Remove Drywall: The back side of drywall is made up of paper. When it gets wet, it can grow mold if it isn't dried out properly. Even if just the bottom of the drywall gets wet due to basement flooding, the water can wick up your drywall, causing mold issues higher up on your drywall. If you've got more than a couple inches of water in your basement or want to be extra cautious, cut and remove the bottom portion of your drywall, about a foot above the highest level that the water reached.
Dry Out the Basement: Once you've stopped or slowed down the water that is coming in, moving as much air as possible is important in drying your basement. Opening doors and windows, using fans and dehumidifiers are some of the best ways to help dry your basement out.
Even if you choose the DIY method for cleaning up after a basement flood, you may want to have a professional indoor air quality company out to test your home for any humidity or air quality concerns after the fact.
4) Contact a Basement Waterproofing Professional
Here's where we come in. With more than 40 years of experience, Thrasher has a reputation for providing high-quality, long-lasting basement waterproofing solutions. We have access to more than 30 patented basement repair products designed to keep your basement clean, dry, and odor-free, and we can customize a solution for you to prevent basement flooding problems for good. If you don't take the necessary steps to prevent water from entering the basement again, you will continue to have water issues and the clean-up process that comes with it with every heavy rain.
In our business, when it rains, phone calls pour in. In the same way that we see long lines at good restaurants on weekends and holidays, we're bustling with activity when basements are flooding all over the area. Calling us sooner rather than later is a great idea. You can count on our staff to go above and beyond to help you solve your problem as soon as possible.
5) Notify Your Insurance Company
If your homeowner's insurance policy covers flooding, now is a good time to give your insurance company a call. Your agent can talk with you about what options you have for a claim, and they can advise you on what needs to be done when you meet with your contractors.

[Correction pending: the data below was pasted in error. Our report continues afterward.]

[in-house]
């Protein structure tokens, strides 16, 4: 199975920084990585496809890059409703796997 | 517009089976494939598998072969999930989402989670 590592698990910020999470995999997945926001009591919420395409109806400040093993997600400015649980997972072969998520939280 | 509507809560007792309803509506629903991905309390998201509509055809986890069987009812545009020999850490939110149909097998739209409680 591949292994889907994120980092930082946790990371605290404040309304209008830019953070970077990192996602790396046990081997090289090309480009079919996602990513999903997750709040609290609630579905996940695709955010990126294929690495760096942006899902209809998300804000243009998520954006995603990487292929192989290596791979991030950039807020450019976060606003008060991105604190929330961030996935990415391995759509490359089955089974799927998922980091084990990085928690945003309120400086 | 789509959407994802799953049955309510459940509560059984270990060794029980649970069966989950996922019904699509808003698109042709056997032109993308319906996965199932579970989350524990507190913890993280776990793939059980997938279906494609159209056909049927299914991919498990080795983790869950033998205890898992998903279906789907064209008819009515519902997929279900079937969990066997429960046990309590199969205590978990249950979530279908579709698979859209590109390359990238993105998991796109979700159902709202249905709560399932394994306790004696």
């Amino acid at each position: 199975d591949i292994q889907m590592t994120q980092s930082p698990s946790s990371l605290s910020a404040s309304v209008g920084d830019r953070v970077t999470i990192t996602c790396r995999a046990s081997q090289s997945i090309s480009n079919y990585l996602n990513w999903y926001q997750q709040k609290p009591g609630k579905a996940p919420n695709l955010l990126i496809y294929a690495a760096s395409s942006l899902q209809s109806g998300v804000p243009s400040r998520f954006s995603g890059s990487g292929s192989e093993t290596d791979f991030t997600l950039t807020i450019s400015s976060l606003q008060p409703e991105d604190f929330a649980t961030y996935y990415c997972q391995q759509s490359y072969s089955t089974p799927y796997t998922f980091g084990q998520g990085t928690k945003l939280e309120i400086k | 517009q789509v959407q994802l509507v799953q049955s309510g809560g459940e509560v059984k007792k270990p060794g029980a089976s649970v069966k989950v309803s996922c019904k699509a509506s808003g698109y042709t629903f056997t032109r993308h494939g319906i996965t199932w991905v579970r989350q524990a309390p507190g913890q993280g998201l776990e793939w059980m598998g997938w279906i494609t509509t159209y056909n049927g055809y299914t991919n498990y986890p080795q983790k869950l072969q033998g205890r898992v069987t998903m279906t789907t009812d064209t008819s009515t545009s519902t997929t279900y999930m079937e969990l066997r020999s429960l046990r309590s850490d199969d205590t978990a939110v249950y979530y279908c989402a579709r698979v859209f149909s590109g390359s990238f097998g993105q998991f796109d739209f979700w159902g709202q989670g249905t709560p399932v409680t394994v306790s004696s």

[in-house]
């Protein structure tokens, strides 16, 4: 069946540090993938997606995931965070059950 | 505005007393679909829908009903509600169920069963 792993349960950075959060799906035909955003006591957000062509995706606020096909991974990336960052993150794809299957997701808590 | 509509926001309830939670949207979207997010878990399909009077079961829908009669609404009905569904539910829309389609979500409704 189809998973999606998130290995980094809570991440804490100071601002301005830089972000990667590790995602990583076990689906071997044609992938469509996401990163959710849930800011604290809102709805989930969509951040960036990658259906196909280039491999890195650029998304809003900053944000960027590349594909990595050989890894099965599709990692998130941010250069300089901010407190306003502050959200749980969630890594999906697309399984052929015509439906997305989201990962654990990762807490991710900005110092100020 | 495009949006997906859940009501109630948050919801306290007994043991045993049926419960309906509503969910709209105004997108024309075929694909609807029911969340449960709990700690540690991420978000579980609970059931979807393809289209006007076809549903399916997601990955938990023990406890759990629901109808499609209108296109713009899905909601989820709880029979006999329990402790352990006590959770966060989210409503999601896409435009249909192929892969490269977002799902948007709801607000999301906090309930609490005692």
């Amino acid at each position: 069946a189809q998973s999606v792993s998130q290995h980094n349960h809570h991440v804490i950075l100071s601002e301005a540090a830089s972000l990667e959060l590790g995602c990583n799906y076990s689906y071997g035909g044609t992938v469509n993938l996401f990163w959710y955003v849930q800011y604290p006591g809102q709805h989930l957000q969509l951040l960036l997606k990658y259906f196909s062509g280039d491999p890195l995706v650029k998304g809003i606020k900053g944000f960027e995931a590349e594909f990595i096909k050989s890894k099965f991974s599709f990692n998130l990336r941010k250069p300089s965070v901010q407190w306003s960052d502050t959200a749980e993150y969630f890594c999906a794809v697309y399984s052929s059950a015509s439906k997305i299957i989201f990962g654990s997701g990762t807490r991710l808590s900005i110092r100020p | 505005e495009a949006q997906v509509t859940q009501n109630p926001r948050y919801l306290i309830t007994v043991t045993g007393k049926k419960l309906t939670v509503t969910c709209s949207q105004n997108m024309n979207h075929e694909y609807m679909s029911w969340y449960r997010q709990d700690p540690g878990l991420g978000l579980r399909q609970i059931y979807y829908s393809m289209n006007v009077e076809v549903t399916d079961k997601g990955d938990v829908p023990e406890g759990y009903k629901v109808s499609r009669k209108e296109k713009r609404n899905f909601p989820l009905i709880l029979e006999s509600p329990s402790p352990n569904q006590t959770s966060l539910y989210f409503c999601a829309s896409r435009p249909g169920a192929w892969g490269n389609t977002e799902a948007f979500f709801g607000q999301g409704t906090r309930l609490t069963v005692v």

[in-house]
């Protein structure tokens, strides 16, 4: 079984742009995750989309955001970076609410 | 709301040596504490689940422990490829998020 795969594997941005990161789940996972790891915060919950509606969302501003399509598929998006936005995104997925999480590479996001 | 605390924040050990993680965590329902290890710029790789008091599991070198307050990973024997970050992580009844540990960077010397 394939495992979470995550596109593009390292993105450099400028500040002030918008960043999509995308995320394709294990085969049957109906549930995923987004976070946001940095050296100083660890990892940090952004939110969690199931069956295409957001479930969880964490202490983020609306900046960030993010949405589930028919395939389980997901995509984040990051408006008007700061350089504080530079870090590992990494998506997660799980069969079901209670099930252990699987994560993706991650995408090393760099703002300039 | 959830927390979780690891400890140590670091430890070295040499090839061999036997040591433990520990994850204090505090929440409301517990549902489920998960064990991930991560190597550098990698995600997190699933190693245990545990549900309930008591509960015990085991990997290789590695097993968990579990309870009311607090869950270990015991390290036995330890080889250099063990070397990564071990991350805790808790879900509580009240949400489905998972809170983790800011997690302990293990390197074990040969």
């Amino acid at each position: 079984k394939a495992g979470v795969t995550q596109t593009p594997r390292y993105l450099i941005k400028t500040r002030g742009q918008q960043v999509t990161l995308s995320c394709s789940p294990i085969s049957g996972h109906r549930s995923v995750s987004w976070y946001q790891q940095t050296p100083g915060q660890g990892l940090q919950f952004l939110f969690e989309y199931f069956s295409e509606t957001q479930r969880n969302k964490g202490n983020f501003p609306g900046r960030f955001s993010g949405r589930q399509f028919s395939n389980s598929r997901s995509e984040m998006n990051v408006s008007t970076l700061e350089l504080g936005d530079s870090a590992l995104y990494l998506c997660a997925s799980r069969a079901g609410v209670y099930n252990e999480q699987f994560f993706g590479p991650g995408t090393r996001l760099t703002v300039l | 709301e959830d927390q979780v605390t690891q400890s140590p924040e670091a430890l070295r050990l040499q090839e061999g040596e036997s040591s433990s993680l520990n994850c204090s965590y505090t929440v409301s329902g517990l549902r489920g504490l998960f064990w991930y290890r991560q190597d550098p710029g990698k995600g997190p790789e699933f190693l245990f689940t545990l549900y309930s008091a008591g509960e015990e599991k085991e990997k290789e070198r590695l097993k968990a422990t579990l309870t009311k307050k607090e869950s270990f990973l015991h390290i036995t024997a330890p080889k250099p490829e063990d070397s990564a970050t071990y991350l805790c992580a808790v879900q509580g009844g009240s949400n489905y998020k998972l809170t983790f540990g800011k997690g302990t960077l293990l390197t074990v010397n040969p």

Some insurance companies offer protection from flooding while others don't. It's also important to note whether your policy includes coverage for plumbing failure, groundwater flooding or both. Even if you decide against contacting your insurance company for this specific incident, it's important to note the type of coverage you have in the event of a future disaster.
6) Do Some Basement Waterproofing Research
The number of products and companies that specialize in basement waterproofing can be overwhelming. There's a lot of research that goes into basement waterproofing, and numerous products have been developed in recent years to serve a growing need.
Before meeting with any waterproofing company be sure to do some research online and through your local Better Business Bureau. You'll also want to ask any potential company for references, and whether or not their workers are fully insured. Also, be sure to research the types of solutions any prospective contractor offers, and how those solutions measure up against the competition.
Want to Learn More About Basement Flooding?
The good news is that when it comes to wet basement repair, we at Thrasher have it down to a science. Have us out for a free, on-site inspection, and we'll show you firsthand why we're the best in the business. Before we leave your home, you'll know exactly what caused the problem, exactly how we can fix it and exactly how much it will cost. To help you learn more about basement waterproofing (and your own wet basement problem), we'll also mail you a full-color copy of our 88-page waterproofing book. Contact us online or call to get started.